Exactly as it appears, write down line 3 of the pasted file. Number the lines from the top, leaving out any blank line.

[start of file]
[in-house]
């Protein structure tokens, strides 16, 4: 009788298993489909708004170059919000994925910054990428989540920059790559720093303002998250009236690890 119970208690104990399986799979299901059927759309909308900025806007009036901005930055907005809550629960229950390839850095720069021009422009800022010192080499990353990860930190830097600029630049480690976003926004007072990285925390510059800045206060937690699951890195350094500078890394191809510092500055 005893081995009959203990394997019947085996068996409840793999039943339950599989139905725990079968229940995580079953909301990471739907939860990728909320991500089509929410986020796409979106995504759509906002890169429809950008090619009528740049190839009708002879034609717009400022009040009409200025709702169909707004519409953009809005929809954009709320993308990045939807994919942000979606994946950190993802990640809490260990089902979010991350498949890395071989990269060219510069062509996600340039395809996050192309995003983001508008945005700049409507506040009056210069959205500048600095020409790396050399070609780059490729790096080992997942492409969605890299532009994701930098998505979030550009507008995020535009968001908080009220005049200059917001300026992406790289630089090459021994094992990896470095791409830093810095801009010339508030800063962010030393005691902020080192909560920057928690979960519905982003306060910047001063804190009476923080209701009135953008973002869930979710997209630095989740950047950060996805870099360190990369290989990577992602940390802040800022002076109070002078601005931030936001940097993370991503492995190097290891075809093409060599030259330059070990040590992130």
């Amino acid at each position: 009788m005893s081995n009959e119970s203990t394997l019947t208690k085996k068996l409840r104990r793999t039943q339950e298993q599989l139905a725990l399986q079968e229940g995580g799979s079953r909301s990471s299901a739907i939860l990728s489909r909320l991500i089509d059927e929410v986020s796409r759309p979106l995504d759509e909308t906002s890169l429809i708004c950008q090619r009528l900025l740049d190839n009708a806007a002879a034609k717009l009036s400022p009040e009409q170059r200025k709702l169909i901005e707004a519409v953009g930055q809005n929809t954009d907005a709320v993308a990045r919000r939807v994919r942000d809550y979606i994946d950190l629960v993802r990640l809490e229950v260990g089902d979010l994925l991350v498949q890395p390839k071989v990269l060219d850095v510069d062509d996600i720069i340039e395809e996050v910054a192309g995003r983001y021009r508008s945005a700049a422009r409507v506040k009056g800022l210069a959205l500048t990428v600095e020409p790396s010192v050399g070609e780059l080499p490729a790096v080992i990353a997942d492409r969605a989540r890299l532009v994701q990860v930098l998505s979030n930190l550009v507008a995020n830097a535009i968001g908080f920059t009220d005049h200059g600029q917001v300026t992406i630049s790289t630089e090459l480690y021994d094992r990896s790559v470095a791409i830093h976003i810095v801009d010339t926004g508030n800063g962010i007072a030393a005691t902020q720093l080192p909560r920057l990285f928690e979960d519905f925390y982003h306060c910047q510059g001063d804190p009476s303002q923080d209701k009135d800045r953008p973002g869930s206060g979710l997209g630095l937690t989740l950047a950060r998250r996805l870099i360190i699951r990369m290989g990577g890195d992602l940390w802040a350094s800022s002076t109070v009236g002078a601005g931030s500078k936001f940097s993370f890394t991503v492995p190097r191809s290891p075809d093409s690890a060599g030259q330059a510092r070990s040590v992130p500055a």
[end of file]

């Amino acid at each position: 009788m005893s081995n009959e119970s203990t394997l019947t208690k085996k068996l409840r104990r793999t039943q339950e298993q599989l139905a725990l399986q079968e229940g995580g799979s079953r909301s990471s299901a739907i939860l990728s489909r909320l991500i089509d059927e929410v986020s796409r759309p979106l995504d759509e909308t906002s890169l429809i708004c950008q090619r009528l900025l740049d190839n009708a806007a002879a034609k717009l009036s400022p009040e009409q170059r200025k709702l169909i901005e707004a519409v953009g930055q809005n929809t954009d907005a709320v993308a990045r919000r939807v994919r942000d809550y979606i994946d950190l629960v993802r990640l809490e229950v260990g089902d979010l994925l991350v498949q890395p390839k071989v990269l060219d850095v510069d062509d996600i720069i340039e395809e996050v910054a192309g995003r983001y021009r508008s945005a700049a422009r409507v506040k009056g800022l210069a959205l500048t990428v600095e020409p790396s010192v050399g070609e780059l080499p490729a790096v080992i990353a997942d492409r969605a989540r890299l532009v994701q990860v930098l998505s979030n930190l550009v507008a995020n830097a535009i968001g908080f920059t009220d005049h200059g600029q917001v300026t992406i630049s790289t630089e090459l480690y021994d094992r990896s790559v470095a791409i830093h976003i810095v801009d010339t926004g508030n800063g962010i007072a030393a005691t902020q720093l080192p909560r920057l990285f928690e979960d519905f925390y982003h306060c910047q510059g001063d804190p009476s303002q923080d209701k009135d800045r953008p973002g869930s206060g979710l997209g630095l937690t989740l950047a950060r998250r996805l870099i360190i699951r990369m290989g990577g890195d992602l940390w802040a350094s800022s002076t109070v009236g002078a601005g931030s500078k936001f940097s993370f890394t991503v492995p190097r191809s290891p075809d093409s690890a060599g030259q330059a510092r070990s040590v992130p500055a």